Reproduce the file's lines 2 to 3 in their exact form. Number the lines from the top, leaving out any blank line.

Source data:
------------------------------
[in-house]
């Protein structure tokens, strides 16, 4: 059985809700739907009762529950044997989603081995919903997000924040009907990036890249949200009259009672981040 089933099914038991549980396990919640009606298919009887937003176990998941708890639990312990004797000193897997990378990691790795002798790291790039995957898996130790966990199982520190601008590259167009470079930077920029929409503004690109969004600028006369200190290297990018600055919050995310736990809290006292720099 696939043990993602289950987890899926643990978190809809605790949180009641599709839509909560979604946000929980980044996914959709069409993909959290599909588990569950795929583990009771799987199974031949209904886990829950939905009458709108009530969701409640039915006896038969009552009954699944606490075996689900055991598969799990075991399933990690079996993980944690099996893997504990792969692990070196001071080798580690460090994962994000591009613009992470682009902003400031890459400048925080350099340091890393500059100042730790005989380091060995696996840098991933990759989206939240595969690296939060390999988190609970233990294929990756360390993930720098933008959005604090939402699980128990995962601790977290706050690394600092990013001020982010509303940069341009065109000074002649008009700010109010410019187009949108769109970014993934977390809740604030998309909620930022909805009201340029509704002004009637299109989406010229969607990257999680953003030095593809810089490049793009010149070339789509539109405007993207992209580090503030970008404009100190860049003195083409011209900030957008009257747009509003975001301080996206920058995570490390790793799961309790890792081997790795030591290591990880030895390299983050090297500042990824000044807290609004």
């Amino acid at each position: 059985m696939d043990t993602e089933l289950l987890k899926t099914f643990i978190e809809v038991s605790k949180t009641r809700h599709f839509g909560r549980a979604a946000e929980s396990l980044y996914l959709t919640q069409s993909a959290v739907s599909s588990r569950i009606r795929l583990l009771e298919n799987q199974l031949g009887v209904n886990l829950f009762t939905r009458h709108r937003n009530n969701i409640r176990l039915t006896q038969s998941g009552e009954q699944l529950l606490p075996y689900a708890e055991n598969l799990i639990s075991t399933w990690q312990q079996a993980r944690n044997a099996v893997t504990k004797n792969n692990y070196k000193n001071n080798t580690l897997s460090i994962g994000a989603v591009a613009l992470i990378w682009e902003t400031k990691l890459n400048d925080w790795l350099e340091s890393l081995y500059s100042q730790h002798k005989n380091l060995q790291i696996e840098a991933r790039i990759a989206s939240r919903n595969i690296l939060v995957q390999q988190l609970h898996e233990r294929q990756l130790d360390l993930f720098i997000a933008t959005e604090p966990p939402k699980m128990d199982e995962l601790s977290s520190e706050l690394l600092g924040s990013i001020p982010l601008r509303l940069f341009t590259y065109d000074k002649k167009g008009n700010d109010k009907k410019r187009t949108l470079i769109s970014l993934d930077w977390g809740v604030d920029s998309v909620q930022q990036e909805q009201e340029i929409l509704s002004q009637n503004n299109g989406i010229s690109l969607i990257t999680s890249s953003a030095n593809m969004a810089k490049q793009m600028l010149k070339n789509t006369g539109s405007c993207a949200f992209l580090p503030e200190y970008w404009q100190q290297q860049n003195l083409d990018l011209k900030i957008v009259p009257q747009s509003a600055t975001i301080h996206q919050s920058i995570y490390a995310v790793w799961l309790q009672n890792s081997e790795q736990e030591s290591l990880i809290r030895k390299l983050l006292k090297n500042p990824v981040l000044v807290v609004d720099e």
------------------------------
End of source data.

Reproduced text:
């Protein structure tokens, strides 16, 4: 059985809700739907009762529950044997989603081995919903997000924040009907990036890249949200009259009672981040 089933099914038991549980396990919640009606298919009887937003176990998941708890639990312990004797000193897997990378990691790795002798790291790039995957898996130790966990199982520190601008590259167009470079930077920029929409503004690109969004600028006369200190290297990018600055919050995310736990809290006292720099 696939043990993602289950987890899926643990978190809809605790949180009641599709839509909560979604946000929980980044996914959709069409993909959290599909588990569950795929583990009771799987199974031949209904886990829950939905009458709108009530969701409640039915006896038969009552009954699944606490075996689900055991598969799990075991399933990690079996993980944690099996893997504990792969692990070196001071080798580690460090994962994000591009613009992470682009902003400031890459400048925080350099340091890393500059100042730790005989380091060995696996840098991933990759989206939240595969690296939060390999988190609970233990294929990756360390993930720098933008959005604090939402699980128990995962601790977290706050690394600092990013001020982010509303940069341009065109000074002649008009700010109010410019187009949108769109970014993934977390809740604030998309909620930022909805009201340029509704002004009637299109989406010229969607990257999680953003030095593809810089490049793009010149070339789509539109405007993207992209580090503030970008404009100190860049003195083409011209900030957008009257747009509003975001301080996206920058995570490390790793799961309790890792081997790795030591290591990880030895390299983050090297500042990824000044807290609004």
């Amino acid at each position: 059985m696939d043990t993602e089933l289950l987890k899926t099914f643990i978190e809809v038991s605790k949180t009641r809700h599709f839509g909560r549980a979604a946000e929980s396990l980044y996914l959709t919640q069409s993909a959290v739907s599909s588990r569950i009606r795929l583990l009771e298919n799987q199974l031949g009887v209904n886990l829950f009762t939905r009458h709108r937003n009530n969701i409640r176990l039915t006896q038969s998941g009552e009954q699944l529950l606490p075996y689900a708890e055991n598969l799990i639990s075991t399933w990690q312990q079996a993980r944690n044997a099996v893997t504990k004797n792969n692990y070196k000193n001071n080798t580690l897997s460090i994962g994000a989603v591009a613009l992470i990378w682009e902003t400031k990691l890459n400048d925080w790795l350099e340091s890393l081995y500059s100042q730790h002798k005989n380091l060995q790291i696996e840098a991933r790039i990759a989206s939240r919903n595969i690296l939060v995957q390999q988190l609970h898996e233990r294929q990756l130790d360390l993930f720098i997000a933008t959005e604090p966990p939402k699980m128990d199982e995962l601790s977290s520190e706050l690394l600092g924040s990013i001020p982010l601008r509303l940069f341009t590259y065109d000074k002649k167009g008009n700010d109010k009907k410019r187009t949108l470079i769109s970014l993934d930077w977390g809740v604030d920029s998309v909620q930022q990036e909805q009201e340029i929409l509704s002004q009637n503004n299109g989406i010229s690109l969607i990257t999680s890249s953003a030095n593809m969004a810089k490049q793009m600028l010149k070339n789509t006369g539109s405007c993207a949200f992209l580090p503030e200190y970008w404009q100190q290297q860049n003195l083409d990018l011209k900030i957008v009259p009257q747009s509003a600055t975001i301080h996206q919050s920058i995570y490390a995310v790793w799961l309790q009672n890792s081997e790795q736990e030591s290591l990880i809290r030895k390299l983050l006292k090297n500042p990824v981040l000044v807290v609004d720099e």